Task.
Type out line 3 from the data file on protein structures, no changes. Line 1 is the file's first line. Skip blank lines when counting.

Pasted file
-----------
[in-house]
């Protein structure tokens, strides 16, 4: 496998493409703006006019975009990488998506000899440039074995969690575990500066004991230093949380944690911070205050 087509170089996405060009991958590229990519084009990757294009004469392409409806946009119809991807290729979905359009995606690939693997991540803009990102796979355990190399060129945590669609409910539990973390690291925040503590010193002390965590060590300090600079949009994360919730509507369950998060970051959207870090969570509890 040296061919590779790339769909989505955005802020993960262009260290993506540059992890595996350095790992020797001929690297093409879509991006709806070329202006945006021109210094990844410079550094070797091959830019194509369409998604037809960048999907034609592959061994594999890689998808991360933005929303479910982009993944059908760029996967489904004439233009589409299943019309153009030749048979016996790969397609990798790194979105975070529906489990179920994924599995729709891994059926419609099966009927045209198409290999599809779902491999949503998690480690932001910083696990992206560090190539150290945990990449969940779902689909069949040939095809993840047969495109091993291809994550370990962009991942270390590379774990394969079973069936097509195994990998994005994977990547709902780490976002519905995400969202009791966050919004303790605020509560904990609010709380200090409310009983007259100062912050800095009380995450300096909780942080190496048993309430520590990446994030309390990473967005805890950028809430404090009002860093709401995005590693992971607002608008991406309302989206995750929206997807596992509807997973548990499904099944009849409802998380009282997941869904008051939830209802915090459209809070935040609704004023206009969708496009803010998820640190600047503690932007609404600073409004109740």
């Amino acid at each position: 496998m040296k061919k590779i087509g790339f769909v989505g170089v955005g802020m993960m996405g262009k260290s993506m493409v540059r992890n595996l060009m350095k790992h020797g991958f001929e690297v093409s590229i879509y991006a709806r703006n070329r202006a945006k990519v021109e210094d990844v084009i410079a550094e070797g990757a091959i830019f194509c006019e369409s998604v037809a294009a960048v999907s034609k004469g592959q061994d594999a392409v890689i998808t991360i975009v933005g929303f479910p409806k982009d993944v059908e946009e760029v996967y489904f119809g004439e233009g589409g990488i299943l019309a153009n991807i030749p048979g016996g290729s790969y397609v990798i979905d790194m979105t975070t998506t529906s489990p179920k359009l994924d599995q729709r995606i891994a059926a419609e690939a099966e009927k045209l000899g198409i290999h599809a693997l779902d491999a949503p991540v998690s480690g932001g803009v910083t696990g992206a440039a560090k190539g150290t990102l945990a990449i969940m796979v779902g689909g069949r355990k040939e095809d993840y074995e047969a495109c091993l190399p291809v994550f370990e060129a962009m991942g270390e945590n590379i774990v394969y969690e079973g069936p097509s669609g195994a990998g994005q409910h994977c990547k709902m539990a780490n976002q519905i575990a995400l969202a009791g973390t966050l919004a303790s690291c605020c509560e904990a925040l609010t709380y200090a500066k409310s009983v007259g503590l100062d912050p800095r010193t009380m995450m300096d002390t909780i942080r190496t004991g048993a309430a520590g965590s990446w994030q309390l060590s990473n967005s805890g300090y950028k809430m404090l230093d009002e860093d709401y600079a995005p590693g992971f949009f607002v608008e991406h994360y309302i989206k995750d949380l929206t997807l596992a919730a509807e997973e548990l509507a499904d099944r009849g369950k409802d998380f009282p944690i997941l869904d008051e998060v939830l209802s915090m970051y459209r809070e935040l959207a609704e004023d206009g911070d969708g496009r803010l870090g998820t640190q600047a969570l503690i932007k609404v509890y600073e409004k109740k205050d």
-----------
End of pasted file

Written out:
């Amino acid at each position: 496998m040296k061919k590779i087509g790339f769909v989505g170089v955005g802020m993960m996405g262009k260290s993506m493409v540059r992890n595996l060009m350095k790992h020797g991958f001929e690297v093409s590229i879509y991006a709806r703006n070329r202006a945006k990519v021109e210094d990844v084009i410079a550094e070797g990757a091959i830019f194509c006019e369409s998604v037809a294009a960048v999907s034609k004469g592959q061994d594999a392409v890689i998808t991360i975009v933005g929303f479910p409806k982009d993944v059908e946009e760029v996967y489904f119809g004439e233009g589409g990488i299943l019309a153009n991807i030749p048979g016996g290729s790969y397609v990798i979905d790194m979105t975070t998506t529906s489990p179920k359009l994924d599995q729709r995606i891994a059926a419609e690939a099966e009927k045209l000899g198409i290999h599809a693997l779902d491999a949503p991540v998690s480690g932001g803009v910083t696990g992206a440039a560090k190539g150290t990102l945990a990449i969940m796979v779902g689909g069949r355990k040939e095809d993840y074995e047969a495109c091993l190399p291809v994550f370990e060129a962009m991942g270390e945590n590379i774990v394969y969690e079973g069936p097509s669609g195994a990998g994005q409910h994977c990547k709902m539990a780490n976002q519905i575990a995400l969202a009791g973390t966050l919004a303790s690291c605020c509560e904990a925040l609010t709380y200090a500066k409310s009983v007259g503590l100062d912050p800095r010193t009380m995450m300096d002390t909780i942080r190496t004991g048993a309430a520590g965590s990446w994030q309390l060590s990473n967005s805890g300090y950028k809430m404090l230093d009002e860093d709401y600079a995005p590693g992971f949009f607002v608008e991406h994360y309302i989206k995750d949380l929206t997807l596992a919730a509807e997973e548990l509507a499904d099944r009849g369950k409802d998380f009282p944690i997941l869904d008051e998060v939830l209802s915090m970051y459209r809070e935040l959207a609704e004023d206009g911070d969708g496009r803010l870090g998820t640190q600047a969570l503690i932007k609404v509890y600073e409004k109740k205050d």